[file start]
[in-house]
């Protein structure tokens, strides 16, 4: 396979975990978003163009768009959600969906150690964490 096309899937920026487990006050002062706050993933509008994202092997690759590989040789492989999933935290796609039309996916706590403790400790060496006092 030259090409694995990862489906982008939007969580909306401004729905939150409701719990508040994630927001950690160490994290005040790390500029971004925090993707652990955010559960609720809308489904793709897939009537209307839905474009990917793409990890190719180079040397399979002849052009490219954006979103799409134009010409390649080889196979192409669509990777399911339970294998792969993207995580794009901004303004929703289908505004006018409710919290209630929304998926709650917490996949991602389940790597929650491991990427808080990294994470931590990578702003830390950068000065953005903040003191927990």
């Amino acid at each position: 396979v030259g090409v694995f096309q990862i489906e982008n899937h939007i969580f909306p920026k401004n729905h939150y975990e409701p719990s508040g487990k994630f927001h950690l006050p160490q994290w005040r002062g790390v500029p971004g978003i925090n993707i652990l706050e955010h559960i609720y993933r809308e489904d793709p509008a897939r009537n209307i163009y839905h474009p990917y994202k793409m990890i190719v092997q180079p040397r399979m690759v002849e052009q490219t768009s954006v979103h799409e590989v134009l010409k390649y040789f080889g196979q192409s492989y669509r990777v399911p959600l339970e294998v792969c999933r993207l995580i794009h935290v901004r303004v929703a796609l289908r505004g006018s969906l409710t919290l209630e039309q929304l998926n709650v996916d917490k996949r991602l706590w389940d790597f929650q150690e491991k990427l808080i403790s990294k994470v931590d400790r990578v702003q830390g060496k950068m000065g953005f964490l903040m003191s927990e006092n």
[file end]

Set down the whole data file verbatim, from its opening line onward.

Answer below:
[in-house]
């Protein structure tokens, strides 16, 4: 396979975990978003163009768009959600969906150690964490 096309899937920026487990006050002062706050993933509008994202092997690759590989040789492989999933935290796609039309996916706590403790400790060496006092 030259090409694995990862489906982008939007969580909306401004729905939150409701719990508040994630927001950690160490994290005040790390500029971004925090993707652990955010559960609720809308489904793709897939009537209307839905474009990917793409990890190719180079040397399979002849052009490219954006979103799409134009010409390649080889196979192409669509990777399911339970294998792969993207995580794009901004303004929703289908505004006018409710919290209630929304998926709650917490996949991602389940790597929650491991990427808080990294994470931590990578702003830390950068000065953005903040003191927990």
């Amino acid at each position: 396979v030259g090409v694995f096309q990862i489906e982008n899937h939007i969580f909306p920026k401004n729905h939150y975990e409701p719990s508040g487990k994630f927001h950690l006050p160490q994290w005040r002062g790390v500029p971004g978003i925090n993707i652990l706050e955010h559960i609720y993933r809308e489904d793709p509008a897939r009537n209307i163009y839905h474009p990917y994202k793409m990890i190719v092997q180079p040397r399979m690759v002849e052009q490219t768009s954006v979103h799409e590989v134009l010409k390649y040789f080889g196979q192409s492989y669509r990777v399911p959600l339970e294998v792969c999933r993207l995580i794009h935290v901004r303004v929703a796609l289908r505004g006018s969906l409710t919290l209630e039309q929304l998926n709650v996916d917490k996949r991602l706590w389940d790597f929650q150690e491991k990427l808080i403790s990294k994470v931590d400790r990578v702003q830390g060496k950068m000065g953005f964490l903040m003191s927990e006092n």